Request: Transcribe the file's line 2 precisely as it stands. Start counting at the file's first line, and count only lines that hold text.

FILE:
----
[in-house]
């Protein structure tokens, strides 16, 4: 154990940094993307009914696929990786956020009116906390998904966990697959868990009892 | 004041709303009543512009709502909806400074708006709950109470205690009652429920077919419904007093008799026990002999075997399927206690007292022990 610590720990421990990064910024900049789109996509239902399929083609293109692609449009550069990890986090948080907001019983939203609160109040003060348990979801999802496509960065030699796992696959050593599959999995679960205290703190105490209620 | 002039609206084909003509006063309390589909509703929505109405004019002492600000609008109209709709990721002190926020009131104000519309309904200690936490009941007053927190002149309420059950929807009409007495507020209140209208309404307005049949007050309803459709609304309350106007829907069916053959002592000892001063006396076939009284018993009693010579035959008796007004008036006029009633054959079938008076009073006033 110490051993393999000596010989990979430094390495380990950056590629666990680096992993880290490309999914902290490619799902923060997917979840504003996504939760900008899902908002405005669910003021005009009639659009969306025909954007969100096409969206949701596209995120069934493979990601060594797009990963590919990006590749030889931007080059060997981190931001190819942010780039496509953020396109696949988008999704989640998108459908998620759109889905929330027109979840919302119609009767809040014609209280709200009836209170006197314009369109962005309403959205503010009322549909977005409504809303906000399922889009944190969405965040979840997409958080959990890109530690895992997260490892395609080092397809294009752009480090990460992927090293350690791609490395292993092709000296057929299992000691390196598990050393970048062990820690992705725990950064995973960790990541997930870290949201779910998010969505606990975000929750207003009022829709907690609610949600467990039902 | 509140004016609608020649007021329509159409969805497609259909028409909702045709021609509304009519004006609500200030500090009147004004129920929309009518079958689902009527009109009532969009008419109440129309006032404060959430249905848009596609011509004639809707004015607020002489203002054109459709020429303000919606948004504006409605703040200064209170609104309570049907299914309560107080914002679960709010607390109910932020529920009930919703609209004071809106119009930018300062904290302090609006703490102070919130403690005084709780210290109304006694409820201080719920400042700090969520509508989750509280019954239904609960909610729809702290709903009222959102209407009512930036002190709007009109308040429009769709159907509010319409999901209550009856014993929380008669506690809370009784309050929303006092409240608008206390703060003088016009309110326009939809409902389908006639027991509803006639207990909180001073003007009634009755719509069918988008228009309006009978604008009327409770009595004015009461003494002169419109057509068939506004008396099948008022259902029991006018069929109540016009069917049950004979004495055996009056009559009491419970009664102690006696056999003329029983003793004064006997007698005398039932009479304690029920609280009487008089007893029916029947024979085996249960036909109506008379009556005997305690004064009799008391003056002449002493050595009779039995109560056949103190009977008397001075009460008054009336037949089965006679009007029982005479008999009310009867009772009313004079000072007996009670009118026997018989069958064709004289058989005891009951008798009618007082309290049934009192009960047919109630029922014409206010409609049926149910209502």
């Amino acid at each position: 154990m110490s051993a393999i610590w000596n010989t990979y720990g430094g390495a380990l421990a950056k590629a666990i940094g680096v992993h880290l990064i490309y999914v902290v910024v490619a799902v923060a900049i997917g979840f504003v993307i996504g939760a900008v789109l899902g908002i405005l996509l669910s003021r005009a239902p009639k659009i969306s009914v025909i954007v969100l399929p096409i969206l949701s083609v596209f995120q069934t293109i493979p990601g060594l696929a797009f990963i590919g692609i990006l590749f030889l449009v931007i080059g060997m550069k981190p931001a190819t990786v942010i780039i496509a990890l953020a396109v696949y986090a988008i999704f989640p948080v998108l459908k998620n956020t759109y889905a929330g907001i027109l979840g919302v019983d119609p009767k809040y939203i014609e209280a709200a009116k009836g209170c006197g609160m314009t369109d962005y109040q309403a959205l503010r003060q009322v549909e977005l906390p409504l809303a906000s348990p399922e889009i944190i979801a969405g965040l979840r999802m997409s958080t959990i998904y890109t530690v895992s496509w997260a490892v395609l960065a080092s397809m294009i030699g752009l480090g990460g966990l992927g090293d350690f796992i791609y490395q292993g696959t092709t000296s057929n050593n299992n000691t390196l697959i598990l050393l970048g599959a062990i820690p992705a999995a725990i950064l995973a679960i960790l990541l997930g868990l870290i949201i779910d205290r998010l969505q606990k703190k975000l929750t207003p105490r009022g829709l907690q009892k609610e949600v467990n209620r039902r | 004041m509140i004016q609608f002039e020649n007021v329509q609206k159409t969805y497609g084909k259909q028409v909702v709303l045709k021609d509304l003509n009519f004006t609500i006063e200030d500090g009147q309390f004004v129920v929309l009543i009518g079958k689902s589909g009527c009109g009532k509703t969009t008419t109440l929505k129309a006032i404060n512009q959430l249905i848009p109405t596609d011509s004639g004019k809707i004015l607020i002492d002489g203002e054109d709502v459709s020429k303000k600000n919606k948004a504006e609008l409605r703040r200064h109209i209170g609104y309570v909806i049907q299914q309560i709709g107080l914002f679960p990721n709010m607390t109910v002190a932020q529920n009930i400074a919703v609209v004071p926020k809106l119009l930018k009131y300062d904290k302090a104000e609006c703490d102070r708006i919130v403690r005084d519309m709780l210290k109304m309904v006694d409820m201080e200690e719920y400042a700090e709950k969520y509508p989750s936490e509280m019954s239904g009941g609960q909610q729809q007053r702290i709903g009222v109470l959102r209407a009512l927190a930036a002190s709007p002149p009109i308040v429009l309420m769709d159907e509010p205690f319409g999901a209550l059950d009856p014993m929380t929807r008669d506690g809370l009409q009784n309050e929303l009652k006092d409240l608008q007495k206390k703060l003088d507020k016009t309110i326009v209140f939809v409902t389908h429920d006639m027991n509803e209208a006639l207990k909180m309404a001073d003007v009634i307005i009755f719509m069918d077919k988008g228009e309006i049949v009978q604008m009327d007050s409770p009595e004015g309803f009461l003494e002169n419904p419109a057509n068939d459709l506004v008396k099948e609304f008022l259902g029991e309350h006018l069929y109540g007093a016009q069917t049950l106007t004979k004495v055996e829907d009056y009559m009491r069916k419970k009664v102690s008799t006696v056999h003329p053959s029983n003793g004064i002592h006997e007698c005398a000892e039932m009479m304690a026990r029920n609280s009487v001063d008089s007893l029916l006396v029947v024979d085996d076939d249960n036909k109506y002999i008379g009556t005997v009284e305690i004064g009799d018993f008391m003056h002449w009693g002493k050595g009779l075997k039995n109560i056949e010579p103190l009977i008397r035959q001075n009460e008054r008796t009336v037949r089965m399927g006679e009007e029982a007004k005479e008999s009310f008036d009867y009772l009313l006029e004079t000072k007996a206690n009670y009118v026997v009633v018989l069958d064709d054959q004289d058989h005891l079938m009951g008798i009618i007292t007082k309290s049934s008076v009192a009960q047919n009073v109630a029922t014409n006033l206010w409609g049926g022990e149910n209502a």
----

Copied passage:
């Protein structure tokens, strides 16, 4: 154990940094993307009914696929990786956020009116906390998904966990697959868990009892 | 004041709303009543512009709502909806400074708006709950109470205690009652429920077919419904007093008799026990002999075997399927206690007292022990 610590720990421990990064910024900049789109996509239902399929083609293109692609449009550069990890986090948080907001019983939203609160109040003060348990979801999802496509960065030699796992696959050593599959999995679960205290703190105490209620 | 002039609206084909003509006063309390589909509703929505109405004019002492600000609008109209709709990721002190926020009131104000519309309904200690936490009941007053927190002149309420059950929807009409007495507020209140209208309404307005049949007050309803459709609304309350106007829907069916053959002592000892001063006396076939009284018993009693010579035959008796007004008036006029009633054959079938008076009073006033 110490051993393999000596010989990979430094390495380990950056590629666990680096992993880290490309999914902290490619799902923060997917979840504003996504939760900008899902908002405005669910003021005009009639659009969306025909954007969100096409969206949701596209995120069934493979990601060594797009990963590919990006590749030889931007080059060997981190931001190819942010780039496509953020396109696949988008999704989640998108459908998620759109889905929330027109979840919302119609009767809040014609209280709200009836209170006197314009369109962005309403959205503010009322549909977005409504809303906000399922889009944190969405965040979840997409958080959990890109530690895992997260490892395609080092397809294009752009480090990460992927090293350690791609490395292993092709000296057929299992000691390196598990050393970048062990820690992705725990950064995973960790990541997930870290949201779910998010969505606990975000929750207003009022829709907690609610949600467990039902 | 509140004016609608020649007021329509159409969805497609259909028409909702045709021609509304009519004006609500200030500090009147004004129920929309009518079958689902009527009109009532969009008419109440129309006032404060959430249905848009596609011509004639809707004015607020002489203002054109459709020429303000919606948004504006409605703040200064209170609104309570049907299914309560107080914002679960709010607390109910932020529920009930919703609209004071809106119009930018300062904290302090609006703490102070919130403690005084709780210290109304006694409820201080719920400042700090969520509508989750509280019954239904609960909610729809702290709903009222959102209407009512930036002190709007009109308040429009769709159907509010319409999901209550009856014993929380008669506690809370009784309050929303006092409240608008206390703060003088016009309110326009939809409902389908006639027991509803006639207990909180001073003007009634009755719509069918988008228009309006009978604008009327409770009595004015009461003494002169419109057509068939506004008396099948008022259902029991006018069929109540016009069917049950004979004495055996009056009559009491419970009664102690006696056999003329029983003793004064006997007698005398039932009479304690029920609280009487008089007893029916029947024979085996249960036909109506008379009556005997305690004064009799008391003056002449002493050595009779039995109560056949103190009977008397001075009460008054009336037949089965006679009007029982005479008999009310009867009772009313004079000072007996009670009118026997018989069958064709004289058989005891009951008798009618007082309290049934009192009960047919109630029922014409206010409609049926149910209502």